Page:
Before Kenny Rogers embarked on a solo country and pop musical career, he had been the lead vocalist for The First Edition. One of the group’s most popular songs was “Just Dropped In (To See What Condition My Condition Was In).” In countering the tenets of unbelieving thought, we can change the song’s title to help us understand the best biblical and rational way to present, make sense of, and defend the biblical worldview: “Just Dropped In (To See What Condition Your _Pre_condition Is In).”

A _pre_condition is a necessary starting point for doing something. For example, the precondition that an automobile is self (auto)-mobile requires that it has an operating engine and other working parts and fuel. Without these minimal requirements, the machine isn’t going anywhere unless someone pushes it. In a similar way, in order to account for certain beliefs, it’s necessary to meet certain philosophical preconditions.

All rational thought is based on specific preconditions. The Christian worldview holds these preconditions necessary to do contingent thought: The precondition that the God of the Bible exists, that He created the cosmos, and sets the conditions for living and operating in it. As a result, the Christian can account for an ordered and predictable universe, the reliability of logic and reason, and the necessity for morality. We can go further and maintain that unbelievers, even the most vocal and strident atheists, attempt to reason against God’s existence only by first adopting certain biblical preconditions such as rationality and principles of logic. What they cannot do, however, is account for these preconditions within their own system. Phillip E. Johnson concisely summarizes their dilemma:

Our logic cannot supply its own beginning. Logic is merely a way of reasoning correctly from premises to conclusions. The premises must come from elsewhere. Rationalism is inherently self-defeating, because the rationalist must pretend to derive his first premises by logical reasoning, which always rests on other premises. Empiricism faces the same dilemma when it becomes a total system because the empiricist always needs to know more than he can observe. Premise-evading philosophies like logical positivism or scientific materialism last only until the dilemma becomes too evident to be concealed, and then they wither. That is why the guardians of such systems when under pressure often become fanatics who try to impose authoritarian control. Forbidding examination of the premises is the only way they can control to rule.[1]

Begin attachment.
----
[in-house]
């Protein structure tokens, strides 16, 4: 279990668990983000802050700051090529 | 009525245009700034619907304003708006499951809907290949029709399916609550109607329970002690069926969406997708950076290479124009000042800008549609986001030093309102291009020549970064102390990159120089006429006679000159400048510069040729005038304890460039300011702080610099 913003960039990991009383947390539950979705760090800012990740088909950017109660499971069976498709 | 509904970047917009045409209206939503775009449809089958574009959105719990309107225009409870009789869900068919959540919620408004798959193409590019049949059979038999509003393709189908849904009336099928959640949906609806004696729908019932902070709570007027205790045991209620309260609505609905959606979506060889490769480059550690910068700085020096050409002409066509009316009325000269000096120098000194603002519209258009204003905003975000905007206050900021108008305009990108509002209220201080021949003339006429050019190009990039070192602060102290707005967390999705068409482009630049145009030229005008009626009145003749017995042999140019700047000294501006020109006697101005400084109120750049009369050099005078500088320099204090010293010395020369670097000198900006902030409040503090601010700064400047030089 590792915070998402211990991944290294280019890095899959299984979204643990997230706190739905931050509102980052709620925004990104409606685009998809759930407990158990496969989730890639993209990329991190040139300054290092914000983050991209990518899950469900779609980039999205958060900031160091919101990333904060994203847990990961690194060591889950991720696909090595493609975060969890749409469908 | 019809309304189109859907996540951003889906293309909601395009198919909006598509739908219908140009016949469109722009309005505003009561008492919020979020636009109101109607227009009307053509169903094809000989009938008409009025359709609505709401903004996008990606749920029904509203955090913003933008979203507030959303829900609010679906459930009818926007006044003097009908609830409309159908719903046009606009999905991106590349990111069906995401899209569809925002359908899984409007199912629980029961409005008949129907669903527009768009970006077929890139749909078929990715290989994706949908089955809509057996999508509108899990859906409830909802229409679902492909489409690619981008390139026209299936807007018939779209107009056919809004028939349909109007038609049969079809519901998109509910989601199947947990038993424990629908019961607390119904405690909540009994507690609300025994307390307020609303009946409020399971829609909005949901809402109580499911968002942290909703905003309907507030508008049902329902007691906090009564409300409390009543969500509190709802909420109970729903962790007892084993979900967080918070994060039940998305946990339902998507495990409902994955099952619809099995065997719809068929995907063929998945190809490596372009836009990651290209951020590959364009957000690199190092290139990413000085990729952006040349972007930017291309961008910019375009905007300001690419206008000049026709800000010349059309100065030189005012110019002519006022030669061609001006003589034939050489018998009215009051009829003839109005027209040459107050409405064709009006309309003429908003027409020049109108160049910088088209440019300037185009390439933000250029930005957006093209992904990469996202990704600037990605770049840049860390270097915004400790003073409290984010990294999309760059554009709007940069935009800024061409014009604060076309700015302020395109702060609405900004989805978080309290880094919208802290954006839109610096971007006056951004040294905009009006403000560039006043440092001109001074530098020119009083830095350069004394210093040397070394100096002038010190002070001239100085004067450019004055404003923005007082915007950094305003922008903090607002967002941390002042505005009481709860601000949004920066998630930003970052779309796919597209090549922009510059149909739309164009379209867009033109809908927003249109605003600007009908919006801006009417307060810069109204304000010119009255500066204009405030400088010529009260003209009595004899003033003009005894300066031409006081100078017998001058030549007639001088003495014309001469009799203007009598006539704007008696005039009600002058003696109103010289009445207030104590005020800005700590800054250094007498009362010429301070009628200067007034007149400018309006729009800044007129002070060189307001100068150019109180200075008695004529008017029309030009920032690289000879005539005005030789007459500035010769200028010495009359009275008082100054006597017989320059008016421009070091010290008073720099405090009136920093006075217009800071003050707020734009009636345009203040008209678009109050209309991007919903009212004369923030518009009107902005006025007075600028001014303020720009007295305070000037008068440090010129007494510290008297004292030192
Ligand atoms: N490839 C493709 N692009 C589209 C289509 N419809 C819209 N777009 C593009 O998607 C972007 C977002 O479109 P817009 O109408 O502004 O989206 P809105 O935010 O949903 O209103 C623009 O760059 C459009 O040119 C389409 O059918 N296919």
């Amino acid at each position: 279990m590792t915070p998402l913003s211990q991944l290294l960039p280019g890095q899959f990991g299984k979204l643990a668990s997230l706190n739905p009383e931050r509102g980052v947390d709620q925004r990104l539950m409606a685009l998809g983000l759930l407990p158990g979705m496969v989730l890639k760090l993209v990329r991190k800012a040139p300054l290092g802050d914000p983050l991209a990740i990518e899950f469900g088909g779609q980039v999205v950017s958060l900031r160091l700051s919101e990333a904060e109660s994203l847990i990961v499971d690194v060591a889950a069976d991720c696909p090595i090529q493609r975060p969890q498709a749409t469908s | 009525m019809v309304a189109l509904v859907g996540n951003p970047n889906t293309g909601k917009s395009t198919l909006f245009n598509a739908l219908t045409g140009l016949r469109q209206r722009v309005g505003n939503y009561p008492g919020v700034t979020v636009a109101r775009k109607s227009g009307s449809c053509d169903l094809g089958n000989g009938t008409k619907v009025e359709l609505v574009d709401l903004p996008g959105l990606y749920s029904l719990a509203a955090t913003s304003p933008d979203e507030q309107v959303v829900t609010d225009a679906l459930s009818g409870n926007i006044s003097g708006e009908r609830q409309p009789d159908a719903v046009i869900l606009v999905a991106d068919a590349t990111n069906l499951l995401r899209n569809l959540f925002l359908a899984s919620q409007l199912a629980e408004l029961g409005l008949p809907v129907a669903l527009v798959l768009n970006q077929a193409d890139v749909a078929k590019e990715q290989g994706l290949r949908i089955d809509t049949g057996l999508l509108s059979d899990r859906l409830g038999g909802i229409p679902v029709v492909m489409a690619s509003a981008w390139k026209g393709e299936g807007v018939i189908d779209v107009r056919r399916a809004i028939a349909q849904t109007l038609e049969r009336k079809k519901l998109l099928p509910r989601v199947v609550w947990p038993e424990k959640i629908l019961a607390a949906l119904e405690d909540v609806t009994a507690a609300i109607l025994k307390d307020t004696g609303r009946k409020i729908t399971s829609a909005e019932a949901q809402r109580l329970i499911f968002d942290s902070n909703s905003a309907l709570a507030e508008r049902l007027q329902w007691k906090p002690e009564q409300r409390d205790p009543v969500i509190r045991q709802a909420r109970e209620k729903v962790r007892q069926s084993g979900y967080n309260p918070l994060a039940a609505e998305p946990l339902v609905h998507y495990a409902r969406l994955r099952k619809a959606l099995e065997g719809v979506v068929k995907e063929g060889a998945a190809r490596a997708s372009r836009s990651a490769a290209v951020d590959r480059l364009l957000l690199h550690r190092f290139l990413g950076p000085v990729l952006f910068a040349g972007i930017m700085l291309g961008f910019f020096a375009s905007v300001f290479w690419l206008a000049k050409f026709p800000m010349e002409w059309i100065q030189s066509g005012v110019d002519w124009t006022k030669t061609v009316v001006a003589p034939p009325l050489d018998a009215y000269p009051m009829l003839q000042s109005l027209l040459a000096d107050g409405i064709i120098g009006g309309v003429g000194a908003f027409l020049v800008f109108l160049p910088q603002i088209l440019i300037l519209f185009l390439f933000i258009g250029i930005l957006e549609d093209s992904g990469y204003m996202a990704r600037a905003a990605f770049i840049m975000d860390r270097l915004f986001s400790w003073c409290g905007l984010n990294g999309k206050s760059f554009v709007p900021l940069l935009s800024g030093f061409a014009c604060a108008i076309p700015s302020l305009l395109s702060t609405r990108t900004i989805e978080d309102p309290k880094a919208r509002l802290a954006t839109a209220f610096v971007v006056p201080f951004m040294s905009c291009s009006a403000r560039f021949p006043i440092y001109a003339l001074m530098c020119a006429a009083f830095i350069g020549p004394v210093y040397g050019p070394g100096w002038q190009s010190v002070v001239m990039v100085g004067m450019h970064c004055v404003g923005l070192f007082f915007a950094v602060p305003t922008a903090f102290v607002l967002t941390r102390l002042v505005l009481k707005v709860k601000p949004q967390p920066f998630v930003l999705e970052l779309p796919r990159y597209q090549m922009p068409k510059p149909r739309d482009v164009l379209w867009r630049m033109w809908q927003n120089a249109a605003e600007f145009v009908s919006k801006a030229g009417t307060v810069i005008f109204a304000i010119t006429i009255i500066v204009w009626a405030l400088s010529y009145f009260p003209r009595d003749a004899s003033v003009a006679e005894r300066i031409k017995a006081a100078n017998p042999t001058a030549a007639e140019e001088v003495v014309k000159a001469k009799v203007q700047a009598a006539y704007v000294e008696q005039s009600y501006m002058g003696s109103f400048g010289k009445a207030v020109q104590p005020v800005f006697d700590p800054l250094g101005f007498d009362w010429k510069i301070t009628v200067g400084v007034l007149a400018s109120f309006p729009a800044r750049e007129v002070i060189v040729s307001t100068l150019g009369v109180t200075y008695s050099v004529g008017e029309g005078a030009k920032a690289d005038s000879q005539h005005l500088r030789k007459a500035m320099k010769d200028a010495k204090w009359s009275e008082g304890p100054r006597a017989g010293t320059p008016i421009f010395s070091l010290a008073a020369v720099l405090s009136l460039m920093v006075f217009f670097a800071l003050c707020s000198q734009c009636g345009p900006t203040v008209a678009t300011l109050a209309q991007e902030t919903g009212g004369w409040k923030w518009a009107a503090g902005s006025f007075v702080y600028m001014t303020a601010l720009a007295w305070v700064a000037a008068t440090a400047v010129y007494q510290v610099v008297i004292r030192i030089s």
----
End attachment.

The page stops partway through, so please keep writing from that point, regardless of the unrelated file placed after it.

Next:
There’s a saying that goes something like this, “You dance with the one who brung ya.” The development and prosperity of Western civilization came by way of philosophers, academicians, and scientists who followed presuppositions inherent in the Christian worldview.[2] Johannes Kepler (1571-1630) understood that to understand the cosmos, a scientist must understand God. He stated it this way: “O God, I am thinking thy thoughts after thee."[3]

Kepler’s sense of order and harmony was intimately linked with his theological understanding of God the Creator. Repeatedly he affirmed that geometry and quantity are coeternal with God and that humankind shares them because human beings are created in the image of God.[4]

Now that success has been achieved, today’s scholars and scientists want to discard the worldview that brought them to the dance.


[1] Phillip E. Johnson, The Right Questions: Truth, Meaning and Public Debate (Downers Grove, IL: InterVarsity Press, 2002), 89. [2] Alvin J. Schmidt, Under the Influence: How Christianity Transformed Civilization (Grand Rapids, MI: Zondervan, 2001).
[3] Quoted in Charles E. Hummel, Galileo Connection: Resolving Conflicts between Science and the Bible (Downers Grove, IL: InterVarsity Press, 1986), 57. [4] Hummel, Galileo Connection, 76.